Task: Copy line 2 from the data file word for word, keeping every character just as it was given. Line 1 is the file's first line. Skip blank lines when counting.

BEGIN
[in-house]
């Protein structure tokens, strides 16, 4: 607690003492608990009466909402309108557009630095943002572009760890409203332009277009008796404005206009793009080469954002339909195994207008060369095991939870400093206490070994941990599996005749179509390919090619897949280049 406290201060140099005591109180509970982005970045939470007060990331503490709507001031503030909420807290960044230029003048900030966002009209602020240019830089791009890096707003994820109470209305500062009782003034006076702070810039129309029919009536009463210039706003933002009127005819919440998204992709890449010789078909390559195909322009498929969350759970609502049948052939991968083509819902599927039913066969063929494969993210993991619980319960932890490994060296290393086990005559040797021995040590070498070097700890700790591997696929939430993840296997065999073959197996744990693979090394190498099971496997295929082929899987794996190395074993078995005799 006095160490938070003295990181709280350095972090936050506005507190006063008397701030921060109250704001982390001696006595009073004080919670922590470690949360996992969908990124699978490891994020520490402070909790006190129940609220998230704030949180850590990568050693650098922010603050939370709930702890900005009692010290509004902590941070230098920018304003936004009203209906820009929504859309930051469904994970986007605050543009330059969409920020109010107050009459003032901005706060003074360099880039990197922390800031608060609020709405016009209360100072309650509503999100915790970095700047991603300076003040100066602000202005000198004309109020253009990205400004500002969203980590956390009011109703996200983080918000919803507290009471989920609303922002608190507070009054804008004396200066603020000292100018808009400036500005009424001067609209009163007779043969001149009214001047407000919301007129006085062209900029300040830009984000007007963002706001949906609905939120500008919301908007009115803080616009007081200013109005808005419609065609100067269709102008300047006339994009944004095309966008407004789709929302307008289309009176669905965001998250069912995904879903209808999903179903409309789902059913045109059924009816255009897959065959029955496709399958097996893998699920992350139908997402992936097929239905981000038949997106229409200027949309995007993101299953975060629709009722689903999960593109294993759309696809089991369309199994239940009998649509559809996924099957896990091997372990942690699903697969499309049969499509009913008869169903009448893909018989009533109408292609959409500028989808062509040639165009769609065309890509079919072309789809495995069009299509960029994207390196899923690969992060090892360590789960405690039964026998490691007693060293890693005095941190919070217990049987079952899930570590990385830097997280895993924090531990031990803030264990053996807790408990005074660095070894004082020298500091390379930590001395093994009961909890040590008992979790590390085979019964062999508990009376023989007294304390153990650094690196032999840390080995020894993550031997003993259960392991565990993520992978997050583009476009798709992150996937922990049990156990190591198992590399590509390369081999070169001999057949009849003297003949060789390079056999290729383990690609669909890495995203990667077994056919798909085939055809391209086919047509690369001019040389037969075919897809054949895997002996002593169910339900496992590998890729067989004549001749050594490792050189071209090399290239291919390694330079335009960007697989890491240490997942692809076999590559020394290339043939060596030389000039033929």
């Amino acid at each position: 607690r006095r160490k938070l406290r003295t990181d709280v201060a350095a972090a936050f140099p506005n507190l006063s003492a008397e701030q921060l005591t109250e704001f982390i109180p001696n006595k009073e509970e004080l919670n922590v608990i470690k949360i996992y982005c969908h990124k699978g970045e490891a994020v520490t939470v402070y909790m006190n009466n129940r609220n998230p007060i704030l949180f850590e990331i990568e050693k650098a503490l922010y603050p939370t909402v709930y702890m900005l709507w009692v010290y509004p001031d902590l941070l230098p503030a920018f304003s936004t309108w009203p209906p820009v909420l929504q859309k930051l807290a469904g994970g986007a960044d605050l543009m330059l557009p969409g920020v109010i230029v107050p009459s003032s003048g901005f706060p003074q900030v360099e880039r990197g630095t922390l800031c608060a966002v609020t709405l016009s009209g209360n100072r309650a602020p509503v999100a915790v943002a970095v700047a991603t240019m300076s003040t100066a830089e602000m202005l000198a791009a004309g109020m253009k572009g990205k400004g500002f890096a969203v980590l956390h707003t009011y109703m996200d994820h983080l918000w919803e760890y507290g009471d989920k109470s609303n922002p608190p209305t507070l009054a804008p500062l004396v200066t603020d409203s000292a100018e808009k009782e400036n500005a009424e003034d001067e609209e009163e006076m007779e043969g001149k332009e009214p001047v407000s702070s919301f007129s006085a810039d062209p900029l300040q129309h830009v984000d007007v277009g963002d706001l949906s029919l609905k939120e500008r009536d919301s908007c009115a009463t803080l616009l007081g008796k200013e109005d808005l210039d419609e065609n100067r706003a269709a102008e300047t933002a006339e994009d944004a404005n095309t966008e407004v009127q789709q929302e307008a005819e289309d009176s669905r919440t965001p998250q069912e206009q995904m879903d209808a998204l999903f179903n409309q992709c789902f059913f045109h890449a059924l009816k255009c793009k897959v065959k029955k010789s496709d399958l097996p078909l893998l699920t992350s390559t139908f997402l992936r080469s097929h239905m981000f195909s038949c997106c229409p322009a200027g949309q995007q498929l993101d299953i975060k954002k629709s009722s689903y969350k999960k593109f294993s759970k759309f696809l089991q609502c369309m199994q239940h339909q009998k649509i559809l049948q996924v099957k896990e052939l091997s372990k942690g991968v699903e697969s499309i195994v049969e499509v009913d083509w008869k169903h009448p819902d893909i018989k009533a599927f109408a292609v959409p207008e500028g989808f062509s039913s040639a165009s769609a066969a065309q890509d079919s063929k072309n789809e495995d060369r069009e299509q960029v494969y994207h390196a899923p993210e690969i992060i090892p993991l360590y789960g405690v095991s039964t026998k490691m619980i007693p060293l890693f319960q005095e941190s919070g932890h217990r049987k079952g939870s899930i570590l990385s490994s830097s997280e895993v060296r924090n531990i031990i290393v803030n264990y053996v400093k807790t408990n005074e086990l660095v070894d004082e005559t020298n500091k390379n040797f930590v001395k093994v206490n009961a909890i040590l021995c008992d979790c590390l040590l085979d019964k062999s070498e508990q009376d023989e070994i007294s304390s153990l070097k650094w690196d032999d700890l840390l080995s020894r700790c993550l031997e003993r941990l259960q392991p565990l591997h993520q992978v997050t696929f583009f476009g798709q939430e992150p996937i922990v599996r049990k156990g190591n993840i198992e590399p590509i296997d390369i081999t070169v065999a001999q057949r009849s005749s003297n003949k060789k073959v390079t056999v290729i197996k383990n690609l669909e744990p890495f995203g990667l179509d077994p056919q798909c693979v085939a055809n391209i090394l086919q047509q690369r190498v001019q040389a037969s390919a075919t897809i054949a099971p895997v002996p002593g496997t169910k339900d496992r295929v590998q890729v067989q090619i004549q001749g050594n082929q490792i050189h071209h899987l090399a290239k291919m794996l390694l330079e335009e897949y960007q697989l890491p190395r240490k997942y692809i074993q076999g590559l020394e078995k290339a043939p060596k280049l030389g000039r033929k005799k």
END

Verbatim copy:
């Protein structure tokens, strides 16, 4: 607690003492608990009466909402309108557009630095943002572009760890409203332009277009008796404005206009793009080469954002339909195994207008060369095991939870400093206490070994941990599996005749179509390919090619897949280049 406290201060140099005591109180509970982005970045939470007060990331503490709507001031503030909420807290960044230029003048900030966002009209602020240019830089791009890096707003994820109470209305500062009782003034006076702070810039129309029919009536009463210039706003933002009127005819919440998204992709890449010789078909390559195909322009498929969350759970609502049948052939991968083509819902599927039913066969063929494969993210993991619980319960932890490994060296290393086990005559040797021995040590070498070097700890700790591997696929939430993840296997065999073959197996744990693979090394190498099971496997295929082929899987794996190395074993078995005799 006095160490938070003295990181709280350095972090936050506005507190006063008397701030921060109250704001982390001696006595009073004080919670922590470690949360996992969908990124699978490891994020520490402070909790006190129940609220998230704030949180850590990568050693650098922010603050939370709930702890900005009692010290509004902590941070230098920018304003936004009203209906820009929504859309930051469904994970986007605050543009330059969409920020109010107050009459003032901005706060003074360099880039990197922390800031608060609020709405016009209360100072309650509503999100915790970095700047991603300076003040100066602000202005000198004309109020253009990205400004500002969203980590956390009011109703996200983080918000919803507290009471989920609303922002608190507070009054804008004396200066603020000292100018808009400036500005009424001067609209009163007779043969001149009214001047407000919301007129006085062209900029300040830009984000007007963002706001949906609905939120500008919301908007009115803080616009007081200013109005808005419609065609100067269709102008300047006339994009944004095309966008407004789709929302307008289309009176669905965001998250069912995904879903209808999903179903409309789902059913045109059924009816255009897959065959029955496709399958097996893998699920992350139908997402992936097929239905981000038949997106229409200027949309995007993101299953975060629709009722689903999960593109294993759309696809089991369309199994239940009998649509559809996924099957896990091997372990942690699903697969499309049969499509009913008869169903009448893909018989009533109408292609959409500028989808062509040639165009769609065309890509079919072309789809495995069009299509960029994207390196899923690969992060090892360590789960405690039964026998490691007693060293890693005095941190919070217990049987079952899930570590990385830097997280895993924090531990031990803030264990053996807790408990005074660095070894004082020298500091390379930590001395093994009961909890040590008992979790590390085979019964062999508990009376023989007294304390153990650094690196032999840390080995020894993550031997003993259960392991565990993520992978997050583009476009798709992150996937922990049990156990190591198992590399590509390369081999070169001999057949009849003297003949060789390079056999290729383990690609669909890495995203990667077994056919798909085939055809391209086919047509690369001019040389037969075919897809054949895997002996002593169910339900496992590998890729067989004549001749050594490792050189071209090399290239291919390694330079335009960007697989890491240490997942692809076999590559020394290339043939060596030389000039033929």